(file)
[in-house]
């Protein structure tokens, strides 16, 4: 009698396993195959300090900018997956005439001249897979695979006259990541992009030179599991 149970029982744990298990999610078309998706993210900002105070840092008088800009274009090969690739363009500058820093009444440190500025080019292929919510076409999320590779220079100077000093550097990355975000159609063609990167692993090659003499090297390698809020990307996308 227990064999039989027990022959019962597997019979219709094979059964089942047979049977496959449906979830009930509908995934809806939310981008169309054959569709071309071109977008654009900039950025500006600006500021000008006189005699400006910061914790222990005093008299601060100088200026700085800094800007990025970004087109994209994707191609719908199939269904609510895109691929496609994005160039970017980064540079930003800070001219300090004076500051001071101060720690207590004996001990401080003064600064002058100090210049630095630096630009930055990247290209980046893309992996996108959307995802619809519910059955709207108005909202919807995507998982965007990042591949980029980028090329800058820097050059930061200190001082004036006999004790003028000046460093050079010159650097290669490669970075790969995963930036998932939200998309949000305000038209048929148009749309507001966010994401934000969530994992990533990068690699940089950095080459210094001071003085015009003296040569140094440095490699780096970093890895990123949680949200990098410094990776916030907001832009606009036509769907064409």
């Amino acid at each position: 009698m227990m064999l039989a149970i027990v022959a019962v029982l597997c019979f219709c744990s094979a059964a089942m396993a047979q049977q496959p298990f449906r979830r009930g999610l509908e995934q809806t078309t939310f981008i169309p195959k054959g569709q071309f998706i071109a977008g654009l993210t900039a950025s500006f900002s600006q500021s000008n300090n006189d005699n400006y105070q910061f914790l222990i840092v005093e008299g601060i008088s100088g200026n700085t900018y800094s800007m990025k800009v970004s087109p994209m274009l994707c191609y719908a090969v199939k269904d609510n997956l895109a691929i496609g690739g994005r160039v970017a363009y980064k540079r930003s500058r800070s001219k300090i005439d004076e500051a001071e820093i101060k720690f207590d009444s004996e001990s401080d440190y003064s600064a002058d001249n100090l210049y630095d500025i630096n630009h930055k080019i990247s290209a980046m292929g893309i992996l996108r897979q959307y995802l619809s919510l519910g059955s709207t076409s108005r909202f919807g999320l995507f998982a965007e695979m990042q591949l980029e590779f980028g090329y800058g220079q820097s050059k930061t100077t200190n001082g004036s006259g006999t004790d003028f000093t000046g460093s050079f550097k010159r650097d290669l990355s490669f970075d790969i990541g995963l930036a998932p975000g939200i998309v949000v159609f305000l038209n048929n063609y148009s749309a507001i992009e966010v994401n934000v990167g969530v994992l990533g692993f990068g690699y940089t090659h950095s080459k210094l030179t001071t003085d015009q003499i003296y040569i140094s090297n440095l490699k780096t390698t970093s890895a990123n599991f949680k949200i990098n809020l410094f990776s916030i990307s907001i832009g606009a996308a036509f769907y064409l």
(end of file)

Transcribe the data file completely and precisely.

[in-house]
């Protein structure tokens, strides 16, 4: 009698396993195959300090900018997956005439001249897979695979006259990541992009030179599991 149970029982744990298990999610078309998706993210900002105070840092008088800009274009090969690739363009500058820093009444440190500025080019292929919510076409999320590779220079100077000093550097990355975000159609063609990167692993090659003499090297390698809020990307996308 227990064999039989027990022959019962597997019979219709094979059964089942047979049977496959449906979830009930509908995934809806939310981008169309054959569709071309071109977008654009900039950025500006600006500021000008006189005699400006910061914790222990005093008299601060100088200026700085800094800007990025970004087109994209994707191609719908199939269904609510895109691929496609994005160039970017980064540079930003800070001219300090004076500051001071101060720690207590004996001990401080003064600064002058100090210049630095630096630009930055990247290209980046893309992996996108959307995802619809519910059955709207108005909202919807995507998982965007990042591949980029980028090329800058820097050059930061200190001082004036006999004790003028000046460093050079010159650097290669490669970075790969995963930036998932939200998309949000305000038209048929148009749309507001966010994401934000969530994992990533990068690699940089950095080459210094001071003085015009003296040569140094440095490699780096970093890895990123949680949200990098410094990776916030907001832009606009036509769907064409």
């Amino acid at each position: 009698m227990m064999l039989a149970i027990v022959a019962v029982l597997c019979f219709c744990s094979a059964a089942m396993a047979q049977q496959p298990f449906r979830r009930g999610l509908e995934q809806t078309t939310f981008i169309p195959k054959g569709q071309f998706i071109a977008g654009l993210t900039a950025s500006f900002s600006q500021s000008n300090n006189d005699n400006y105070q910061f914790l222990i840092v005093e008299g601060i008088s100088g200026n700085t900018y800094s800007m990025k800009v970004s087109p994209m274009l994707c191609y719908a090969v199939k269904d609510n997956l895109a691929i496609g690739g994005r160039v970017a363009y980064k540079r930003s500058r800070s001219k300090i005439d004076e500051a001071e820093i101060k720690f207590d009444s004996e001990s401080d440190y003064s600064a002058d001249n100090l210049y630095d500025i630096n630009h930055k080019i990247s290209a980046m292929g893309i992996l996108r897979q959307y995802l619809s919510l519910g059955s709207t076409s108005r909202f919807g999320l995507f998982a965007e695979m990042q591949l980029e590779f980028g090329y800058g220079q820097s050059k930061t100077t200190n001082g004036s006259g006999t004790d003028f000093t000046g460093s050079f550097k010159r650097d290669l990355s490669f970075d790969i990541g995963l930036a998932p975000g939200i998309v949000v159609f305000l038209n048929n063609y148009s749309a507001i992009e966010v994401n934000v990167g969530v994992l990533g692993f990068g690699y940089t090659h950095s080459k210094l030179t001071t003085d015009q003499i003296y040569i140094s090297n440095l490699k780096t390698t970093s890895a990123n599991f949680k949200i990098n809020l410094f990776s916030i990307s907001i832009g606009a996308a036509f769907y064409l």